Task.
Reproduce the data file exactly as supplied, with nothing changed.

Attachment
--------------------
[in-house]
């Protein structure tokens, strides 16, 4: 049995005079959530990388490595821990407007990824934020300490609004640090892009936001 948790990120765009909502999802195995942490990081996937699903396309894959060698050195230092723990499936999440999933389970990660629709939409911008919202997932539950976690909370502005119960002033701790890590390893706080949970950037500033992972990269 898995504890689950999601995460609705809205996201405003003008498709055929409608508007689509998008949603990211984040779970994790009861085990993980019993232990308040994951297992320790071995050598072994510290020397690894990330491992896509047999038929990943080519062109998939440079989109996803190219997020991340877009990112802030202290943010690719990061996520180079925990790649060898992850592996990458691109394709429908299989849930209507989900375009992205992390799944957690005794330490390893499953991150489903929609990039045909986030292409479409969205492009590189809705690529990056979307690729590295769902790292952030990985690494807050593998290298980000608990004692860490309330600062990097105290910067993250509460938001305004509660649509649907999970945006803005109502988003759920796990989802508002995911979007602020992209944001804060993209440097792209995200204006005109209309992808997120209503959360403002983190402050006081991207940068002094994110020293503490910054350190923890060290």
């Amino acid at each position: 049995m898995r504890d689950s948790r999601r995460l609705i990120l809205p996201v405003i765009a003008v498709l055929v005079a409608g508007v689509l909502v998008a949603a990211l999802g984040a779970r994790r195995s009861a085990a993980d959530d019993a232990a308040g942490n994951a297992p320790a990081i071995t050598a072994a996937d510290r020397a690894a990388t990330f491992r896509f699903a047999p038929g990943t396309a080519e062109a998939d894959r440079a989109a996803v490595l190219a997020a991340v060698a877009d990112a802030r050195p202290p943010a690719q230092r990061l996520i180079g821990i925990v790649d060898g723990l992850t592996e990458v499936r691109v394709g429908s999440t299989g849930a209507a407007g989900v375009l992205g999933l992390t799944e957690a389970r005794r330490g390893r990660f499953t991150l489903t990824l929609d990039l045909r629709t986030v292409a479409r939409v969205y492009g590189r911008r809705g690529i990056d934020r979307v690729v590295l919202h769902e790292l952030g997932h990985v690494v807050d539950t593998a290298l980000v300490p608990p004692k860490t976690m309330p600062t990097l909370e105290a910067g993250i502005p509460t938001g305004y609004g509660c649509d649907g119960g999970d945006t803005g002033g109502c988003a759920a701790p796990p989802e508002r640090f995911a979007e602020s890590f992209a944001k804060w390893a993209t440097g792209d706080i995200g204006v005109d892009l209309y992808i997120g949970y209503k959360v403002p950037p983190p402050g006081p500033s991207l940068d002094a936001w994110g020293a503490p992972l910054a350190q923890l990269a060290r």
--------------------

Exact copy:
[in-house]
């Protein structure tokens, strides 16, 4: 049995005079959530990388490595821990407007990824934020300490609004640090892009936001 948790990120765009909502999802195995942490990081996937699903396309894959060698050195230092723990499936999440999933389970990660629709939409911008919202997932539950976690909370502005119960002033701790890590390893706080949970950037500033992972990269 898995504890689950999601995460609705809205996201405003003008498709055929409608508007689509998008949603990211984040779970994790009861085990993980019993232990308040994951297992320790071995050598072994510290020397690894990330491992896509047999038929990943080519062109998939440079989109996803190219997020991340877009990112802030202290943010690719990061996520180079925990790649060898992850592996990458691109394709429908299989849930209507989900375009992205992390799944957690005794330490390893499953991150489903929609990039045909986030292409479409969205492009590189809705690529990056979307690729590295769902790292952030990985690494807050593998290298980000608990004692860490309330600062990097105290910067993250509460938001305004509660649509649907999970945006803005109502988003759920796990989802508002995911979007602020992209944001804060993209440097792209995200204006005109209309992808997120209503959360403002983190402050006081991207940068002094994110020293503490910054350190923890060290």
């Amino acid at each position: 049995m898995r504890d689950s948790r999601r995460l609705i990120l809205p996201v405003i765009a003008v498709l055929v005079a409608g508007v689509l909502v998008a949603a990211l999802g984040a779970r994790r195995s009861a085990a993980d959530d019993a232990a308040g942490n994951a297992p320790a990081i071995t050598a072994a996937d510290r020397a690894a990388t990330f491992r896509f699903a047999p038929g990943t396309a080519e062109a998939d894959r440079a989109a996803v490595l190219a997020a991340v060698a877009d990112a802030r050195p202290p943010a690719q230092r990061l996520i180079g821990i925990v790649d060898g723990l992850t592996e990458v499936r691109v394709g429908s999440t299989g849930a209507a407007g989900v375009l992205g999933l992390t799944e957690a389970r005794r330490g390893r990660f499953t991150l489903t990824l929609d990039l045909r629709t986030v292409a479409r939409v969205y492009g590189r911008r809705g690529i990056d934020r979307v690729v590295l919202h769902e790292l952030g997932h990985v690494v807050d539950t593998a290298l980000v300490p608990p004692k860490t976690m309330p600062t990097l909370e105290a910067g993250i502005p509460t938001g305004y609004g509660c649509d649907g119960g999970d945006t803005g002033g109502c988003a759920a701790p796990p989802e508002r640090f995911a979007e602020s890590f992209a944001k804060w390893a993209t440097g792209d706080i995200g204006v005109d892009l209309y992808i997120g949970y209503k959360v403002p950037p983190p402050g006081p500033s991207l940068d002094a936001w994110g020293a503490p992972l910054a350190q923890l990269a060290r």